The Online Etymology Dictionary indicates that the English-language expression "Family tree" in the sense of "graph of ancestral relations" is first attested from 1752, in the novel A Genuine Account of the Life and Transactions of Howell ap David Price (which is available in Google Books).
Such pedigree diagrams have a much longer history, of course, but they were not called family trees, nor were they drawn with any particular tree-like imagery (except for the religious Tree of Jesse, pictures of which started appearing in the 10th century). See, for example:
- The role of biblical genealogies in phylogenetics
- The first infographic was a genealogy (c. 400 AD)
- How confusing were the first written genealogies?
- The first royal pedigree
- Another early noble pedigree
- The first known pedigree of a non-noble family
Ernest H. Wilkins (1925. The genealogy of the genealogical trees of the Genealogia deorum. Modern Philology 23: 61-65) has suggested that it might be the Italian author and poet Giovanni Boccaccio (1313-1375), in his Genealogia Deorum Gentilium (On the Genealogy of the Gods of the Gentiles).
This Renaissance book was an "encyclopedic compilation of the tangled family relationships of the classical pantheons of Ancient Greece and Rome" (according to Wikipedia). It was written in Latin, apparently starting in c. 1350, and then continuously corrected and revised until the author's death. In c. 1370 an apograph [ie. perfect copy] was made of an autograph manuscript [ie. in the author's own hand], and from that first apograph other copies were made.
The 1370 autograph is not known to still exist; but a second autograph manuscript, showing later revisions, is in the Laurentian Library in Florence (MS. LII, 9). There are some three dozen extant apographs from the 1300s and 1400s, all based on the lost first autograph. The first printed edition was produced in Venice in 1472, followed by an edition of 1473 printed in Leuven. At least seven other editions appeared during the 1400s and 1500s. A French translation was published in Paris in 1498, and an Italian translation appeared in Venice in 1547. (See Ernest H. Wilkins. 1919. The genealogy of the editions of the Genealogia Deorum. Modern Philology 17: 425-438.)
The illustrations shown here are from various versions of the book.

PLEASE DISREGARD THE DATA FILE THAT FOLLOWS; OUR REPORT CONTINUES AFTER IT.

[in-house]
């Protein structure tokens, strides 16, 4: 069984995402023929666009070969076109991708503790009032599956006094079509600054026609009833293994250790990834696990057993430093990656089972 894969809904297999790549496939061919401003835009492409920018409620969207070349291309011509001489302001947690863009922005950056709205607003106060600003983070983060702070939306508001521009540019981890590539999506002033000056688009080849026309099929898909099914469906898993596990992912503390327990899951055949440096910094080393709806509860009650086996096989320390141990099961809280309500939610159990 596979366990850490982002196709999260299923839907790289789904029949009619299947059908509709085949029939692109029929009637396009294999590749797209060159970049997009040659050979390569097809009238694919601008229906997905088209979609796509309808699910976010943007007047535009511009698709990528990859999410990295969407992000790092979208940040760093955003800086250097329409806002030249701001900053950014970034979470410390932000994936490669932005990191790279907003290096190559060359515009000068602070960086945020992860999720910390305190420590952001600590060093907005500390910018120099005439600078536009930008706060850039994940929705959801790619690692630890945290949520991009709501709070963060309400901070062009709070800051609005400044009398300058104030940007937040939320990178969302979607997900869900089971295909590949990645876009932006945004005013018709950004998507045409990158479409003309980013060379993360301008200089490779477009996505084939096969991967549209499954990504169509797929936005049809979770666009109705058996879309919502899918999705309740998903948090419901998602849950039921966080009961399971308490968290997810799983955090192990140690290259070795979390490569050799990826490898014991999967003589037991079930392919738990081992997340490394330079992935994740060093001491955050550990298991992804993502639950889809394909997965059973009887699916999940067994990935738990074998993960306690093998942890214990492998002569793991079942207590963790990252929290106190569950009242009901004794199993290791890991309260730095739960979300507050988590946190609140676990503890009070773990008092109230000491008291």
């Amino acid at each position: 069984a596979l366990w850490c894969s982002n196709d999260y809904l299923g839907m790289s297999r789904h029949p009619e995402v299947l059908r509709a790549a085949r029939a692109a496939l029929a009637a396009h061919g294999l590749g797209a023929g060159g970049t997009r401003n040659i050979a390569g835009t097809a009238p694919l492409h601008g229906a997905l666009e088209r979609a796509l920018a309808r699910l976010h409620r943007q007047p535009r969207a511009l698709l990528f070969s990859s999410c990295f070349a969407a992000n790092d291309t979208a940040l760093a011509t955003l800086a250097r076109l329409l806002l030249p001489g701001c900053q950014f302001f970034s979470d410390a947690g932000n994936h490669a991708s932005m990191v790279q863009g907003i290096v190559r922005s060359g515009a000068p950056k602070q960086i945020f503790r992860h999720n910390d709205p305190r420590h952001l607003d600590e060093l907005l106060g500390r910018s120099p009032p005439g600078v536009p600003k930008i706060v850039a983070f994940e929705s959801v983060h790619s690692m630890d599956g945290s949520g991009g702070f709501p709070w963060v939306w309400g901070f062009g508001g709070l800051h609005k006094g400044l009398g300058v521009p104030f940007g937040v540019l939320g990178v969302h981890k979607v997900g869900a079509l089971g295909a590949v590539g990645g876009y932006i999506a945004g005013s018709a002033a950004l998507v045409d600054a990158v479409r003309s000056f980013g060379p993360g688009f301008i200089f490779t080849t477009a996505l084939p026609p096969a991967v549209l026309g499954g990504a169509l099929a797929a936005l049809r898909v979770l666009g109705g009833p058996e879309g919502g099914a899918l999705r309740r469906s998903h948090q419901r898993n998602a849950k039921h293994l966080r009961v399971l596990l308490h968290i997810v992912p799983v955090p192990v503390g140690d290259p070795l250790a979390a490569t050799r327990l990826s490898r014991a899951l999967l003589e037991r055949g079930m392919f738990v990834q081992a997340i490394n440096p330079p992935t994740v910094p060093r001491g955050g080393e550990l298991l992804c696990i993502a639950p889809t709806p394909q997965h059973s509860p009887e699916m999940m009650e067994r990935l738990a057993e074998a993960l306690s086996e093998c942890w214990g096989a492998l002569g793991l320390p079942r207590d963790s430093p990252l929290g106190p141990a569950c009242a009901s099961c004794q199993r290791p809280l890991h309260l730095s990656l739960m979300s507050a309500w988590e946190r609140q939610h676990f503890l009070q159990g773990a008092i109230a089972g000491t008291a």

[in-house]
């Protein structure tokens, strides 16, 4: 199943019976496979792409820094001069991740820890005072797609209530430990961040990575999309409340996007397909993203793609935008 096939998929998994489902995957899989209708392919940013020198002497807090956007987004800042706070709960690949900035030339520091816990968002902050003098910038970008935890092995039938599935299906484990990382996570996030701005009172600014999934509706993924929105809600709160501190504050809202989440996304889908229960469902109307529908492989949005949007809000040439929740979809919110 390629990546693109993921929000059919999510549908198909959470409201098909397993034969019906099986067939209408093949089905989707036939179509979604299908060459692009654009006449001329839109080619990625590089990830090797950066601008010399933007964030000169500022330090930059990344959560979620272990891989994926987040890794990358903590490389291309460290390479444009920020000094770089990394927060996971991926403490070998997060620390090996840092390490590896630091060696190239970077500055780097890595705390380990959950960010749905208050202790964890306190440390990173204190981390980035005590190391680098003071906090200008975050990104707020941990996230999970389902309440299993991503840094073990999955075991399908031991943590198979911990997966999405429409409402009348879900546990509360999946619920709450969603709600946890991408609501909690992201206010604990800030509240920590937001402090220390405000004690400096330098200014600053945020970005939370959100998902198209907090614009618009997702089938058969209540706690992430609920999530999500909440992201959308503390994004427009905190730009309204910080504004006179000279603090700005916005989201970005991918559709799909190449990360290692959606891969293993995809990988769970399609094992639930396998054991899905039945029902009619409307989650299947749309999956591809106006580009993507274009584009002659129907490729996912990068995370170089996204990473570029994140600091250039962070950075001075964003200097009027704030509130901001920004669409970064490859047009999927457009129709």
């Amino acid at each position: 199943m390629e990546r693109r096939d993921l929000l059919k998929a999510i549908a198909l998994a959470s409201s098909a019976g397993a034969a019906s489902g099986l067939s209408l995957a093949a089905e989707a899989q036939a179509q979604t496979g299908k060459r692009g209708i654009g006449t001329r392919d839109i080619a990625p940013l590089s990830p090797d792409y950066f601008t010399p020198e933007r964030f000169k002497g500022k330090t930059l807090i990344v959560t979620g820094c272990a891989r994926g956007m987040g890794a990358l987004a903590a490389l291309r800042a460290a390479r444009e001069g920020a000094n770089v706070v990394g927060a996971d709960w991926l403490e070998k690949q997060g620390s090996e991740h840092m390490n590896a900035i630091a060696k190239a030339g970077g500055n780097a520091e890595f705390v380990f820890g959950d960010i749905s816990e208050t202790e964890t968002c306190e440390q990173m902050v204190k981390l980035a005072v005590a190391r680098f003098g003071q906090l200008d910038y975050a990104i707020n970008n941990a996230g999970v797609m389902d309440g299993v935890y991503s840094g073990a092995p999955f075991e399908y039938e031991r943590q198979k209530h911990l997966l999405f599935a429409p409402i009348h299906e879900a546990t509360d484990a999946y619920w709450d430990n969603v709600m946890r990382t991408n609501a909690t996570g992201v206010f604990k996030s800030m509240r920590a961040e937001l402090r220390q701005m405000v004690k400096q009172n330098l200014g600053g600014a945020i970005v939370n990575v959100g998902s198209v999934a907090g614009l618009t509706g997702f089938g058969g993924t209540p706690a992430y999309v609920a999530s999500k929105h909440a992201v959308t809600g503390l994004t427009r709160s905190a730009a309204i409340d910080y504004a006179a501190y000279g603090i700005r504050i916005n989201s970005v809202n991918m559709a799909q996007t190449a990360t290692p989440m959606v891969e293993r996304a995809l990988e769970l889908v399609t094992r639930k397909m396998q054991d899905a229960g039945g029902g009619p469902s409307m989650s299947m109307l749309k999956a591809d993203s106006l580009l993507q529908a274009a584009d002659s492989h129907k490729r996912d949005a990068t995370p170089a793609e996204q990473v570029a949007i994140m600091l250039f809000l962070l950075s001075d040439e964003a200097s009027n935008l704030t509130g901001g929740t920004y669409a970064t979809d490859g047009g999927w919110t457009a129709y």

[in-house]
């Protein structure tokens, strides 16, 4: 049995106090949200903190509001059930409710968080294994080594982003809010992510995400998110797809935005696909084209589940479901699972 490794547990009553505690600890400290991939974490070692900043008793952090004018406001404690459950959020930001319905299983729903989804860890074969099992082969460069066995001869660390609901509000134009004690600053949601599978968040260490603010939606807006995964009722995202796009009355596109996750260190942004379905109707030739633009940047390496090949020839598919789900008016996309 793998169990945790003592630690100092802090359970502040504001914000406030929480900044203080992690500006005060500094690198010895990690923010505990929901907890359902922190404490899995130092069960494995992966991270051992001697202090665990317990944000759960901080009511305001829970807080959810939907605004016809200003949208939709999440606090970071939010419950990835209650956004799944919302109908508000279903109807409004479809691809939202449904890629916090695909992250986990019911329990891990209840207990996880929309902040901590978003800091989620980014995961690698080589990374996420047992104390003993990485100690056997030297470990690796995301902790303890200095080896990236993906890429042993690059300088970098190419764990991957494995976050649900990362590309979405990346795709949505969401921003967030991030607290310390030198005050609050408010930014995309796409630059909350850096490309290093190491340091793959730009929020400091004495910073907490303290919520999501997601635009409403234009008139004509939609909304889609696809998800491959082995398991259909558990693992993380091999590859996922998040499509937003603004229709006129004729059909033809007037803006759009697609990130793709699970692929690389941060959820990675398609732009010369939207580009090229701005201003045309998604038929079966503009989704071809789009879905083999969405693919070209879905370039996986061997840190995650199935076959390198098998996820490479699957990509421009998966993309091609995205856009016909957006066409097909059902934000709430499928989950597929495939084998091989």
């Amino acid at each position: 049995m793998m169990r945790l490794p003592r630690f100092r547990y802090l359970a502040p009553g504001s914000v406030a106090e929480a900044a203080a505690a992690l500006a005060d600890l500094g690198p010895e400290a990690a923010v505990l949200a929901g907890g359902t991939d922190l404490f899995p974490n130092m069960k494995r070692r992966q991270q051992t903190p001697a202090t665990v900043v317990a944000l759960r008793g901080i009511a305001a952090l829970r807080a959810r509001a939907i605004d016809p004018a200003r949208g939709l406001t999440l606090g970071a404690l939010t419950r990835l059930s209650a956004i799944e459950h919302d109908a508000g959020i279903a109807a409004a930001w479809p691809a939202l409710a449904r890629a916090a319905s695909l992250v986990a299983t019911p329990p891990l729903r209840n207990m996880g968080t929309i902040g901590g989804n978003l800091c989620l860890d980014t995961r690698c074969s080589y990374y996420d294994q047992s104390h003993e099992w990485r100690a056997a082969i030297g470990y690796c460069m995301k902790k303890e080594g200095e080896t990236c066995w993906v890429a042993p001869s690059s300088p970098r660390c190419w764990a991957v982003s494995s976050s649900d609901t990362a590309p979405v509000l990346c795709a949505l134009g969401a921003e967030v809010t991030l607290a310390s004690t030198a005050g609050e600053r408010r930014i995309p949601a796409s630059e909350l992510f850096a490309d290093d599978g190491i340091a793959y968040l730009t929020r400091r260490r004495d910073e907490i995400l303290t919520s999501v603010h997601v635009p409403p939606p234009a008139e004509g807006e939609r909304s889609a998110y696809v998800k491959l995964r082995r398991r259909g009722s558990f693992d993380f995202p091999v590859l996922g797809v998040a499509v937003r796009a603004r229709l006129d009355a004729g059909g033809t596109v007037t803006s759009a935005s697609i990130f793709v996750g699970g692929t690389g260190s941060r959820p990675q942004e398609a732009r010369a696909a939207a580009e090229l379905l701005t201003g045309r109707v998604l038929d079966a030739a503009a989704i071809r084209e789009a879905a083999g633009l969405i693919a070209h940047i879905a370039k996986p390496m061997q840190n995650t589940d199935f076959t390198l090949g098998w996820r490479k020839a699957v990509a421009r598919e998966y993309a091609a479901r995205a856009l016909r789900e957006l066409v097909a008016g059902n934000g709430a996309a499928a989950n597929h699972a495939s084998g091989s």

Wilkins (1925) notes:
The extant autograph manuscript of the Genealogia Deorum of Boccaccio is illustrated by thirteen genealogical trees, designed certainly and drawn in all probability by Boccaccio himself. At the top of each tree is a large circle, in which is written the name of a divinity. From this circle descends a stem which now expands into other lesser circles, now sends forth leaves, and now branches, which in their turn expand into circles and send forth leaves and lesser branches. In the center of each circle or leaf a name is written. The circles are used for those divinities whose progeny is represented in the same tree; the leaves, for divinities whose progeny is not represented. In the circles the words qui genuit [ie. who fathered] follow each masculine name, and the words quae peperit [ie. who bore] each feminine name. Similar trees certainly appeared in the earlier lost autograph, from which all the apograph manuscripts are derived; and similar trees appear in several apographs, and in the fourth and all later editions of the Genealogia.
So far as I can ascertain, Boccaccio's trees are the earliest secular genealogical trees properly so called: that is to say, the first non-biblical genealogical charts in which stems, branches, and leaves appear.
This claim of priority has apparently gone unchallenged by later workers; eg. Christiane Klapisch-Zuber (1991. The genesis of the family tree. I Tatti Studies in the Italian Renaissance 4: 105-129) notes:
It may well be that Boccaccio was the first to combine the old graphic system of medallions in the descending order typical of medieval genealogies with the implications of a vegetal theme.
The vegetal image is quite obvious, although the leaves do vary widely in form within any one manuscript, and also from copy to copy. In the autograph they are palmately five-lobed. In some trees the different generations are indicated by variation in the colour of the branches.
Personally, to me each of these diagrams looks more like a vine than a tree, especially with the root at the top.
Moreover, some of the printed editions do not contain the genealogies, and in others their form is modified. For example, some have a portrait of the progenitor divinity, and others bear scrolls or circles instead of leaves. Some of the trees have extra (empty) leaves or scrolls. It is thus quite clear that the tree metaphor for the pedigrees was not seen as important at the time.
Nevertheless, it is important to note that in the first two editions of the Italian translation by Giuseppe Betussi (1547 & 1554; but not in later editions) the first genealogy is drawn as an actual tree rooted in the ground, with the name of the progenitor appearing at the base of the trunk. Klapisch-Zuber notes:
In comparison with Boccaccio's divinely radiant foliage, this image must strike us as mean and desiccated. And yet, it is the triumph of the genealogical tree as we know it, planted right side up; and any one in the modern world can use it to evoke his ancestors and to express his faith in the survival of his lineage.